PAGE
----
A lot of public money was spent on setting up civil partnership.  It would be wasteful to abolish a public institution, which some same-sex couples would like to retain, and which a significant minority of different-sex couples would like to join.  These different-sex couples do not wish to marry.  As long as they are excluded from civil partnership, they and their children may suffer from their not having a registered relationship.

The cost of extension should be minimal, because all of the necessary procedures already exist.  Any increase in survivor’s pension benefits would be the same as if the newly civilly partnered couples had chosen to marry.

A campaign calling for equal civil partnerships is underway in England and Wales: a Private Member’s Bill will be debated in the House of Commons on 21 October, and a judicial review under the Human Rights Act will be heard by the High Court in January (equalcivilpartnerships.org.uk). We, the steering group and supporters of the campaign for equal civil partnerships, based on both sides of the border, want to see all couples in the UK afforded the same rights to civil partnerships – regardless of sex, sexuality, or location, and need support from across the UK to make that a reality.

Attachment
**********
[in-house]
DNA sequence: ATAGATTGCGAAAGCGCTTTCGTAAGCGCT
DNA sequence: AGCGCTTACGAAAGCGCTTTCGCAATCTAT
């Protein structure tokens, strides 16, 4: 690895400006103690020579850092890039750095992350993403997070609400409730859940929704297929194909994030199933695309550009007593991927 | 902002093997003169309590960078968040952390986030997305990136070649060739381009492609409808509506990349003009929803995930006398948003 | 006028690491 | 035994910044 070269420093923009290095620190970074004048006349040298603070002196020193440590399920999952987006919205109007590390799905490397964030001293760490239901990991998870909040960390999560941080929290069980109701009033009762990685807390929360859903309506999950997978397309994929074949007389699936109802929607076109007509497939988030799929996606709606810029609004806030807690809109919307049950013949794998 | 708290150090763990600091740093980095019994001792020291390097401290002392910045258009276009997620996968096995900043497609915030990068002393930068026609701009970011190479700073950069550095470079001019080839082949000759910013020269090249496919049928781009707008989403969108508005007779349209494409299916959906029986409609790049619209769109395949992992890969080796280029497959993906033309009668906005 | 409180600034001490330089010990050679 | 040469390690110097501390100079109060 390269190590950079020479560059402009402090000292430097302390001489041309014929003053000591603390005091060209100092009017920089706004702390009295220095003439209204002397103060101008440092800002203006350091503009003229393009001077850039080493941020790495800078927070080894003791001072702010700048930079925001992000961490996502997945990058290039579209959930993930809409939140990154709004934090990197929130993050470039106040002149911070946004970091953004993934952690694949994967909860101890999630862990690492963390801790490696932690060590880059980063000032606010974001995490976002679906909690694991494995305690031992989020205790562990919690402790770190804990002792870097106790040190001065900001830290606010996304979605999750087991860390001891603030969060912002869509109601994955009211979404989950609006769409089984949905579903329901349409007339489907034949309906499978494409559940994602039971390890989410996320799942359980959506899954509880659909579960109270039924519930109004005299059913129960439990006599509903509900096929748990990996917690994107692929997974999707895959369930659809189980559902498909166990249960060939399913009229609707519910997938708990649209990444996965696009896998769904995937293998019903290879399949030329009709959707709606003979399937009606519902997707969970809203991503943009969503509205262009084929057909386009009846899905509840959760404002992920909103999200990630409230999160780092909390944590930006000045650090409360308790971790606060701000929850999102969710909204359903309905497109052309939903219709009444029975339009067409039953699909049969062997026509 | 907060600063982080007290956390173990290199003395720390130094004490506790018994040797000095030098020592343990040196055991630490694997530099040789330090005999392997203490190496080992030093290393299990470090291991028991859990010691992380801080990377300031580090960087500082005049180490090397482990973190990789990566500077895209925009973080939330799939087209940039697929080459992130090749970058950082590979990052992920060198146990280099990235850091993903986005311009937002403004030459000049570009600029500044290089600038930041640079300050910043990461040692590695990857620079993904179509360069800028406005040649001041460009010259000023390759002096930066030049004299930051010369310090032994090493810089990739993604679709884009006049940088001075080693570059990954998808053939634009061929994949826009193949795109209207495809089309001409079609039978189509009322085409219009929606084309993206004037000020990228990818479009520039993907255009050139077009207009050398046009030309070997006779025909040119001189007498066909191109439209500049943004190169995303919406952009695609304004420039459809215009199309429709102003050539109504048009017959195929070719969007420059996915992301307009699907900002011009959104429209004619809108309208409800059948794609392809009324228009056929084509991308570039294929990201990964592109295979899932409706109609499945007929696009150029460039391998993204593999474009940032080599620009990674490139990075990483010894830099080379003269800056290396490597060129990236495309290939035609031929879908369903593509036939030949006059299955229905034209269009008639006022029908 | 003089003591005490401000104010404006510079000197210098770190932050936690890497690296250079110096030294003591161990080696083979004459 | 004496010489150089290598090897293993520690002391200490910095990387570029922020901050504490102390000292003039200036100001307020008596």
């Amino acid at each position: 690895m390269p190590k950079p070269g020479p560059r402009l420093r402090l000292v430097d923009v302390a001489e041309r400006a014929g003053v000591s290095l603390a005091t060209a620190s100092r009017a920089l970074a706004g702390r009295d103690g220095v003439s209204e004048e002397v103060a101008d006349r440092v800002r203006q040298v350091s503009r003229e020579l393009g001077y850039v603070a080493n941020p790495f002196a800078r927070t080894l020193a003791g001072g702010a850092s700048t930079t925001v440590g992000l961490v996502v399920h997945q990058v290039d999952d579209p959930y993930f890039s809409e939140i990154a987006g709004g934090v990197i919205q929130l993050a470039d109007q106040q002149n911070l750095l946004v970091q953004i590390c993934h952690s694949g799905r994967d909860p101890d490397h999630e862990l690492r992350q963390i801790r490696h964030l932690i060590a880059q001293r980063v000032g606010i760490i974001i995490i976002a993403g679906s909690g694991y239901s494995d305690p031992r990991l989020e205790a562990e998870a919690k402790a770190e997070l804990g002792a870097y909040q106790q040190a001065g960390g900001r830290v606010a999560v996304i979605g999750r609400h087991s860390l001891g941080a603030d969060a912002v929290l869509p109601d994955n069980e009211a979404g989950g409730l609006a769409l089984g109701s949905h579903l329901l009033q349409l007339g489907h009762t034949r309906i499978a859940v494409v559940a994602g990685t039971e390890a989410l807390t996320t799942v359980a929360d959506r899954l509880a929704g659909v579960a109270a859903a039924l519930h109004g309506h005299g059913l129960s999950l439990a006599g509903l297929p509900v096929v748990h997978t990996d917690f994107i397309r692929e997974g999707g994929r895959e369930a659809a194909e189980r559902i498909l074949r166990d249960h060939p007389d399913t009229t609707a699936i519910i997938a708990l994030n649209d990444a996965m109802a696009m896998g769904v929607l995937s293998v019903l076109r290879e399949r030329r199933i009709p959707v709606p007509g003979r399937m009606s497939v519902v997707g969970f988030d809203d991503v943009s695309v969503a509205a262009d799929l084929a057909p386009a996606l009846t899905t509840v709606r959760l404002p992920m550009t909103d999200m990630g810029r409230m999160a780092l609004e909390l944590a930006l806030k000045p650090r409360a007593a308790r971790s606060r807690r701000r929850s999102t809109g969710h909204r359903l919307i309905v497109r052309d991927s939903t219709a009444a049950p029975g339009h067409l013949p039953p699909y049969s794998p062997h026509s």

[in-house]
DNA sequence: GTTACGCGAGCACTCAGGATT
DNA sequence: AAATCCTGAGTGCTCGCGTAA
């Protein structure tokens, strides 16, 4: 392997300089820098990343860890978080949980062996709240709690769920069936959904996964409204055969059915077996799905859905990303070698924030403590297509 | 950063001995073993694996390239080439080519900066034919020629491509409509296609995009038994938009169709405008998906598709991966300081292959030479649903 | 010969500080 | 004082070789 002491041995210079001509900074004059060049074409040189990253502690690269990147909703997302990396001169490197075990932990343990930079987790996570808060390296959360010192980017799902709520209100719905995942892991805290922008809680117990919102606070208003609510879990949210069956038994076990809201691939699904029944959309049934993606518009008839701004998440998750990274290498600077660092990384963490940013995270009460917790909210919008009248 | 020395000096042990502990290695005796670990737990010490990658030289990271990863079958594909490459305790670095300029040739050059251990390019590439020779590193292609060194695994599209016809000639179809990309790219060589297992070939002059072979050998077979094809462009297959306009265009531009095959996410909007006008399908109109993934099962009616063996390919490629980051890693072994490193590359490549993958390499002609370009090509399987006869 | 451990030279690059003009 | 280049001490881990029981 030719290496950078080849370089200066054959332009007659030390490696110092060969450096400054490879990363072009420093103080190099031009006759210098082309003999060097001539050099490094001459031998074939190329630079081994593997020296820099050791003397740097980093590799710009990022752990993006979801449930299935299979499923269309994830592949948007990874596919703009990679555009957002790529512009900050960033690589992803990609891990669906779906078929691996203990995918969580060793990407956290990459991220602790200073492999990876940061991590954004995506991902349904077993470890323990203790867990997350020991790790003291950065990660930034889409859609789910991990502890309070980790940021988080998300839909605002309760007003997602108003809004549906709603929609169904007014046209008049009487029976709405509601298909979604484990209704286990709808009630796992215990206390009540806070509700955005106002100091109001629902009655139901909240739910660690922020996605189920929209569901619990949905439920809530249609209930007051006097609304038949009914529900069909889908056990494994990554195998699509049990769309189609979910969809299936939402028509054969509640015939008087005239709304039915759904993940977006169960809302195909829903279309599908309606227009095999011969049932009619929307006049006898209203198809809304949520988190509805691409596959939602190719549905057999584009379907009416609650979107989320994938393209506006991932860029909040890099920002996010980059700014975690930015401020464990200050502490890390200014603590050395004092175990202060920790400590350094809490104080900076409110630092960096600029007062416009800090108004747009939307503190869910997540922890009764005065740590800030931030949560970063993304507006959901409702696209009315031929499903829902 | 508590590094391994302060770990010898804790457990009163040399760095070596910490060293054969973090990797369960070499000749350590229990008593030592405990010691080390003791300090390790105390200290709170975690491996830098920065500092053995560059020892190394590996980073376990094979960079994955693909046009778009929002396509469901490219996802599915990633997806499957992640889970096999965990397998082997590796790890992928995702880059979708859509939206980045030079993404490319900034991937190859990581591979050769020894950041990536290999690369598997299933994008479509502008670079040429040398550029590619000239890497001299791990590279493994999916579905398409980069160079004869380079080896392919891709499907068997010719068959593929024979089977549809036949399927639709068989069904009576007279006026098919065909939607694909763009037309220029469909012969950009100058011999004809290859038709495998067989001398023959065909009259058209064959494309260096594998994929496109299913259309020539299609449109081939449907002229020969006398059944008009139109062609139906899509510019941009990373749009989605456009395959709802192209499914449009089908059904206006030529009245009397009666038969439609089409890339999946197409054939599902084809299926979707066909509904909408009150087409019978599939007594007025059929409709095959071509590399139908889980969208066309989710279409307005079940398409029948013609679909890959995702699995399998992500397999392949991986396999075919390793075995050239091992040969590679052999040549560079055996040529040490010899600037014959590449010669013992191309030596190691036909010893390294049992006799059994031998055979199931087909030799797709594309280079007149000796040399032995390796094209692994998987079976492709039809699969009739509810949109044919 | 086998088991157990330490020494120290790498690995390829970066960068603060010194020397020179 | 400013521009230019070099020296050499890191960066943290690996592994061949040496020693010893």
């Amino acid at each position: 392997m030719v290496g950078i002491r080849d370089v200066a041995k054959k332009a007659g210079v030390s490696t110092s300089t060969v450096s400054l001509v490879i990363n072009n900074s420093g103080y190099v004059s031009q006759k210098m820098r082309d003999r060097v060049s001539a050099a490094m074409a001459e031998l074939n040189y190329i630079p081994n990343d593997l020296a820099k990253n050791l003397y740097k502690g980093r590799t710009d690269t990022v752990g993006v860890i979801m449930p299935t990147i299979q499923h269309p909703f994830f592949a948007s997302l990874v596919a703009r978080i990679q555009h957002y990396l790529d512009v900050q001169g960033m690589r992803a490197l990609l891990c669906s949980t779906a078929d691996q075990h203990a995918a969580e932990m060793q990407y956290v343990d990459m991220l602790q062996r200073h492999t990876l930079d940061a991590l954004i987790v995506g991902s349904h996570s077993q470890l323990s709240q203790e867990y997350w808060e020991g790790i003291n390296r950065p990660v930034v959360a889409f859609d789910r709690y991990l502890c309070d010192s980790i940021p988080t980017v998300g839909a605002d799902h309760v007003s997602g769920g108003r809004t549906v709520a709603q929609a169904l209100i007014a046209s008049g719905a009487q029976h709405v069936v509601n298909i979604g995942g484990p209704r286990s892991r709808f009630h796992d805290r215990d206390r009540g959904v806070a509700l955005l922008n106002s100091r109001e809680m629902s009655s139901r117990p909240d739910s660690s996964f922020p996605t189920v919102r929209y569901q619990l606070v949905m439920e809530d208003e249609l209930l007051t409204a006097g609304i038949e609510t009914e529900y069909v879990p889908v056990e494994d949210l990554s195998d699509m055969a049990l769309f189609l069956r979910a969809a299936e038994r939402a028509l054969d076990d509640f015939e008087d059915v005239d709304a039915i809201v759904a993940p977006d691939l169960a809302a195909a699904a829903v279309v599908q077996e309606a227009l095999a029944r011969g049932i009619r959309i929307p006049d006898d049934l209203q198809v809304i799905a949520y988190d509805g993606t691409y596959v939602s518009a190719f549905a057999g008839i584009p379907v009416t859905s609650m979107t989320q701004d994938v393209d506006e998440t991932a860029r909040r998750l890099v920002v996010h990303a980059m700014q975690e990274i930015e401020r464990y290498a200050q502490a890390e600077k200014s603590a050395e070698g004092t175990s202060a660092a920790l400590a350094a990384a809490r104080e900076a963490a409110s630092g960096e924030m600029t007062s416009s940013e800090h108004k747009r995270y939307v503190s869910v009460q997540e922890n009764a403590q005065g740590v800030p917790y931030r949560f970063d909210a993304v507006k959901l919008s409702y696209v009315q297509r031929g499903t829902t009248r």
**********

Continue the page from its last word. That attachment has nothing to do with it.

In addition to responding to the consultation, explaining why equal civil partnerships are important to you personally, as many people as possible should contact their MSPs and MPs and ask them to end this bizarre anomaly of two choices for same-sex couples, one for different-sex couples.  In every other equal marriage country in Europe, all couples have the same choices.”


Lee Chalmers, Director, The Parliament Project and Feminist Researcher

Charles Keidan

Martin Loat, CEO, Propeller PR

Fiona Millar, Journalist and Education Campaigner

Dr. Rebecca Steinfeld, Political Scientist and BBC New Generation Thinker

Peter Tatchell, Human Rights Campaigner

Robert Wintemute, Professor of Human Rights Law, King’s College London

Shelagh Young, Chair, The Phone Co-Op